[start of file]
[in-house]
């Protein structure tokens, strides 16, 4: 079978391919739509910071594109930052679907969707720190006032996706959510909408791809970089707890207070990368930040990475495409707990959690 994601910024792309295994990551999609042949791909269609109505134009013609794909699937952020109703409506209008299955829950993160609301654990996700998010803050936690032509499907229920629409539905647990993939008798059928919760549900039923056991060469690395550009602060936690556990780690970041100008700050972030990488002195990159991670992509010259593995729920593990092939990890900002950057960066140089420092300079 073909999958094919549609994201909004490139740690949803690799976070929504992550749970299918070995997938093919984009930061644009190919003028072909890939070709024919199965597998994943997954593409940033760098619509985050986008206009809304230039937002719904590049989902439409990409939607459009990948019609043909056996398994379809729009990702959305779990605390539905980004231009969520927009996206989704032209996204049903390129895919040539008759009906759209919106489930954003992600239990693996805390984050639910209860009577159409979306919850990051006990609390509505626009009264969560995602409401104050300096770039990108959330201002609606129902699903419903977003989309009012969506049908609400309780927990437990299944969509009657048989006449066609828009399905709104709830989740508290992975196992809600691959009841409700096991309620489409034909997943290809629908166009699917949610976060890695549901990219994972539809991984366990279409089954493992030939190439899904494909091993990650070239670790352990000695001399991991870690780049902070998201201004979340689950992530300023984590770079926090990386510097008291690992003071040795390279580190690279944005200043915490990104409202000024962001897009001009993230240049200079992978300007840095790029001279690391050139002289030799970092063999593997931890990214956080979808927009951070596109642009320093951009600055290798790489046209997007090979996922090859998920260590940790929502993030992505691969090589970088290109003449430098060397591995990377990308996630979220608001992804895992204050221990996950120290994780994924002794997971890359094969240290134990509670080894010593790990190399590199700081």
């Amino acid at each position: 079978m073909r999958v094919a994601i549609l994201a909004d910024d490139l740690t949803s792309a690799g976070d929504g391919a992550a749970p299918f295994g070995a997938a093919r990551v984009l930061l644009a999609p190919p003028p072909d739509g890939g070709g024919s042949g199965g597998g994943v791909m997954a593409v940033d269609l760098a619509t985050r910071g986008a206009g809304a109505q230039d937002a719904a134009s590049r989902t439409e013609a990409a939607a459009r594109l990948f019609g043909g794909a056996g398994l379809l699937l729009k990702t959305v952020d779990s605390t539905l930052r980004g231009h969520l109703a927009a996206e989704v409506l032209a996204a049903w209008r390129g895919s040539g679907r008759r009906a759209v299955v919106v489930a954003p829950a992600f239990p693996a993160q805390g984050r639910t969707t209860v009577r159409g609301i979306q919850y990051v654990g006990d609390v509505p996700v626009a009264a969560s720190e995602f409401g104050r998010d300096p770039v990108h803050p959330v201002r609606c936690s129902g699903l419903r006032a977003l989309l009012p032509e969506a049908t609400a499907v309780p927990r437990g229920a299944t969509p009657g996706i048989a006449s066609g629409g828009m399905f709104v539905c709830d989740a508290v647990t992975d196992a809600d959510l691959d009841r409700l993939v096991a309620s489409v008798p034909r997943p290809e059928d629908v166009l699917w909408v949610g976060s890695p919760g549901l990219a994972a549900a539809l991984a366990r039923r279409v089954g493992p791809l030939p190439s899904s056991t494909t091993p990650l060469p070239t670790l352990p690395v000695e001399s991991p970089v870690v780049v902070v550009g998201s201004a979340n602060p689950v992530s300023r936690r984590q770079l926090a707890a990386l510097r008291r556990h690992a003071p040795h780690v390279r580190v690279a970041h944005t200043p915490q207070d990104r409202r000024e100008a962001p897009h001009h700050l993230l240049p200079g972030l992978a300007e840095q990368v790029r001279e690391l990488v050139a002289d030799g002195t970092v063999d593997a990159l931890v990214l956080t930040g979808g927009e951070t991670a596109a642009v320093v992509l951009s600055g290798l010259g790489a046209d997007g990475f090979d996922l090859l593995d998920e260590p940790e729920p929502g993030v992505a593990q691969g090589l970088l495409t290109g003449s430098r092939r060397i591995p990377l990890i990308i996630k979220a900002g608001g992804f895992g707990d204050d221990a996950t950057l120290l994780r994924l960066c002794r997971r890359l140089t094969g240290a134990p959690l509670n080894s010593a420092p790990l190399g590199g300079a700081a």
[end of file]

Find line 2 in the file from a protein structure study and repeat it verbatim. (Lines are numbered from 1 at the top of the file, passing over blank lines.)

């Protein structure tokens, strides 16, 4: 079978391919739509910071594109930052679907969707720190006032996706959510909408791809970089707890207070990368930040990475495409707990959690 994601910024792309295994990551999609042949791909269609109505134009013609794909699937952020109703409506209008299955829950993160609301654990996700998010803050936690032509499907229920629409539905647990993939008798059928919760549900039923056991060469690395550009602060936690556990780690970041100008700050972030990488002195990159991670992509010259593995729920593990092939990890900002950057960066140089420092300079 073909999958094919549609994201909004490139740690949803690799976070929504992550749970299918070995997938093919984009930061644009190919003028072909890939070709024919199965597998994943997954593409940033760098619509985050986008206009809304230039937002719904590049989902439409990409939607459009990948019609043909056996398994379809729009990702959305779990605390539905980004231009969520927009996206989704032209996204049903390129895919040539008759009906759209919106489930954003992600239990693996805390984050639910209860009577159409979306919850990051006990609390509505626009009264969560995602409401104050300096770039990108959330201002609606129902699903419903977003989309009012969506049908609400309780927990437990299944969509009657048989006449066609828009399905709104709830989740508290992975196992809600691959009841409700096991309620489409034909997943290809629908166009699917949610976060890695549901990219994972539809991984366990279409089954493992030939190439899904494909091993990650070239670790352990000695001399991991870690780049902070998201201004979340689950992530300023984590770079926090990386510097008291690992003071040795390279580190690279944005200043915490990104409202000024962001897009001009993230240049200079992978300007840095790029001279690391050139002289030799970092063999593997931890990214956080979808927009951070596109642009320093951009600055290798790489046209997007090979996922090859998920260590940790929502993030992505691969090589970088290109003449430098060397591995990377990308996630979220608001992804895992204050221990996950120290994780994924002794997971890359094969240290134990509670080894010593790990190399590199700081």